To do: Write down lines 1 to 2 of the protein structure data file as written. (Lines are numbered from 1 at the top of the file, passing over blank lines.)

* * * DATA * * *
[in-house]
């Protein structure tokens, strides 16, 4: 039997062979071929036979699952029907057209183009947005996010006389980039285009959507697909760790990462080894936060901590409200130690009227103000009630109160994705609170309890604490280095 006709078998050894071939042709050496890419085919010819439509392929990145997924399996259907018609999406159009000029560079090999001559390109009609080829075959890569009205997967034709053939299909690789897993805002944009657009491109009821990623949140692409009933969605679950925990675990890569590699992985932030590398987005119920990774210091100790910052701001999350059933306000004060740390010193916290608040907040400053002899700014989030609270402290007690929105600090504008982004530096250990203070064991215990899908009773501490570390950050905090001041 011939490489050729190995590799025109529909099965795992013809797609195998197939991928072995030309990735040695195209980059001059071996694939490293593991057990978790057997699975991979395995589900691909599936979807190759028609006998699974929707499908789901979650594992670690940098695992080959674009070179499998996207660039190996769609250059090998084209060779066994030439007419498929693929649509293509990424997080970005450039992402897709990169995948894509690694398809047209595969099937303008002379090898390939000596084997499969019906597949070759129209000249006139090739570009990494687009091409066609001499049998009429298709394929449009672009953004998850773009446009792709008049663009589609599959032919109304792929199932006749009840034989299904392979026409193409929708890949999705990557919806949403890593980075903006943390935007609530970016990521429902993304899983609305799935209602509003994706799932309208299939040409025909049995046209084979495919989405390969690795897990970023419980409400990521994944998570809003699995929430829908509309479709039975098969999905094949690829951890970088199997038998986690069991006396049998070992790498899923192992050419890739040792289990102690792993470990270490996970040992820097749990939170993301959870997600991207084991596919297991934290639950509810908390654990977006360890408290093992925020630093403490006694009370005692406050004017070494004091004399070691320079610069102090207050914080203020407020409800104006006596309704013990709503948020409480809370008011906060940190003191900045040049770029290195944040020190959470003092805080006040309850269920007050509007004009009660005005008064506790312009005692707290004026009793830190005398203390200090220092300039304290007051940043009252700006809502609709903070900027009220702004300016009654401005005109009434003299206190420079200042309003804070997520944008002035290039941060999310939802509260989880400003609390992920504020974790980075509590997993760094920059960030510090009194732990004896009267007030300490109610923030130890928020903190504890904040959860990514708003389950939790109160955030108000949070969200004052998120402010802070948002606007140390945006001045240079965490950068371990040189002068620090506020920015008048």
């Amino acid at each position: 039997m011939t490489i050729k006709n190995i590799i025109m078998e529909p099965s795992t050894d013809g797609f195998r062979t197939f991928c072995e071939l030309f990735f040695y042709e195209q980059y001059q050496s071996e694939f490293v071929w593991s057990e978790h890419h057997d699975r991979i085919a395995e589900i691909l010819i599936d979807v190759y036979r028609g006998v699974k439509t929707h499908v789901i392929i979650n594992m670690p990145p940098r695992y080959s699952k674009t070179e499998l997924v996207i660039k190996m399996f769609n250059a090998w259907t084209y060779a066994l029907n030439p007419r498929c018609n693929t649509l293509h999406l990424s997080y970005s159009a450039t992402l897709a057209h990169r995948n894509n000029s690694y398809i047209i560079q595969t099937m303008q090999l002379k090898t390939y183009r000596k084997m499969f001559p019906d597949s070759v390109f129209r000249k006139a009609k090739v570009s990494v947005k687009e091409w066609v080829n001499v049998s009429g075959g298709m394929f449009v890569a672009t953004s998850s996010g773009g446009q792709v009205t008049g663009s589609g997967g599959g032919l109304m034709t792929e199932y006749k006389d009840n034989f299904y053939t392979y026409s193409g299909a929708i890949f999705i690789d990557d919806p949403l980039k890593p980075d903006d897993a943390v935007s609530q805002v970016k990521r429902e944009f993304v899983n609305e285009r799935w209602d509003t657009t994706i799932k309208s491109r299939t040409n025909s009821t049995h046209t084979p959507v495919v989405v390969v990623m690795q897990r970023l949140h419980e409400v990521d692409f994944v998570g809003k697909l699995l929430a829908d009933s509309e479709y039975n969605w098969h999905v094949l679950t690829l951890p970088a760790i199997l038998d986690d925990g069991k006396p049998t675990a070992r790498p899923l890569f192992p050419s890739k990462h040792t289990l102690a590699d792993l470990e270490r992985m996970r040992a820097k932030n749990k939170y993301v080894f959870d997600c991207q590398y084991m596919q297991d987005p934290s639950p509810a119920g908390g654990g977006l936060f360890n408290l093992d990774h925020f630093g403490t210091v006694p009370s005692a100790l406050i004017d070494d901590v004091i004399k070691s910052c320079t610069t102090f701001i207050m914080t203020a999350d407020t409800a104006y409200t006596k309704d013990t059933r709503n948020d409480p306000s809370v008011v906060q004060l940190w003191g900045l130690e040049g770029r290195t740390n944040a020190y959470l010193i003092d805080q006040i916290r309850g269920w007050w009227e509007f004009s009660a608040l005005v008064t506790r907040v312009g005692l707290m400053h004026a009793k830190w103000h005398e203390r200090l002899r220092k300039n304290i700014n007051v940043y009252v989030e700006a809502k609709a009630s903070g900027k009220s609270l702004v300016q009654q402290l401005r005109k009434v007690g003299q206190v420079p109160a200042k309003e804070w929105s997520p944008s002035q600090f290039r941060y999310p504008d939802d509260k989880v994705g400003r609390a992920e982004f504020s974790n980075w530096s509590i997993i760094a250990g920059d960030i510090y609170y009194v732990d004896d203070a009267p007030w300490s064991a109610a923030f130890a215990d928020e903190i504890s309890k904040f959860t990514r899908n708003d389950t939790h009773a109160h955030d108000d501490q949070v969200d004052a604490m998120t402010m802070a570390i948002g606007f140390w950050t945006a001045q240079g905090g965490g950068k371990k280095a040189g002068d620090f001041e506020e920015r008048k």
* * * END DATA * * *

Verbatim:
[in-house]
């Protein structure tokens, strides 16, 4: 039997062979071929036979699952029907057209183009947005996010006389980039285009959507697909760790990462080894936060901590409200130690009227103000009630109160994705609170309890604490280095 006709078998050894071939042709050496890419085919010819439509392929990145997924399996259907018609999406159009000029560079090999001559390109009609080829075959890569009205997967034709053939299909690789897993805002944009657009491109009821990623949140692409009933969605679950925990675990890569590699992985932030590398987005119920990774210091100790910052701001999350059933306000004060740390010193916290608040907040400053002899700014989030609270402290007690929105600090504008982004530096250990203070064991215990899908009773501490570390950050905090001041 011939490489050729190995590799025109529909099965795992013809797609195998197939991928072995030309990735040695195209980059001059071996694939490293593991057990978790057997699975991979395995589900691909599936979807190759028609006998699974929707499908789901979650594992670690940098695992080959674009070179499998996207660039190996769609250059090998084209060779066994030439007419498929693929649509293509990424997080970005450039992402897709990169995948894509690694398809047209595969099937303008002379090898390939000596084997499969019906597949070759129209000249006139090739570009990494687009091409066609001499049998009429298709394929449009672009953004998850773009446009792709008049663009589609599959032919109304792929199932006749009840034989299904392979026409193409929708890949999705990557919806949403890593980075903006943390935007609530970016990521429902993304899983609305799935209602509003994706799932309208299939040409025909049995046209084979495919989405390969690795897990970023419980409400990521994944998570809003699995929430829908509309479709039975098969999905094949690829951890970088199997038998986690069991006396049998070992790498899923192992050419890739040792289990102690792993470990270490996970040992820097749990939170993301959870997600991207084991596919297991934290639950509810908390654990977006360890408290093992925020630093403490006694009370005692406050004017070494004091004399070691320079610069102090207050914080203020407020409800104006006596309704013990709503948020409480809370008011906060940190003191900045040049770029290195944040020190959470003092805080006040309850269920007050509007004009009660005005008064506790312009005692707290004026009793830190005398203390200090220092300039304290007051940043009252700006809502609709903070900027009220702004300016009654401005005109009434003299206190420079200042309003804070997520944008002035290039941060999310939802509260989880400003609390992920504020974790980075509590997993760094920059960030510090009194732990004896009267007030300490109610923030130890928020903190504890904040959860990514708003389950939790109160955030108000949070969200004052998120402010802070948002606007140390945006001045240079965490950068371990040189002068620090506020920015008048």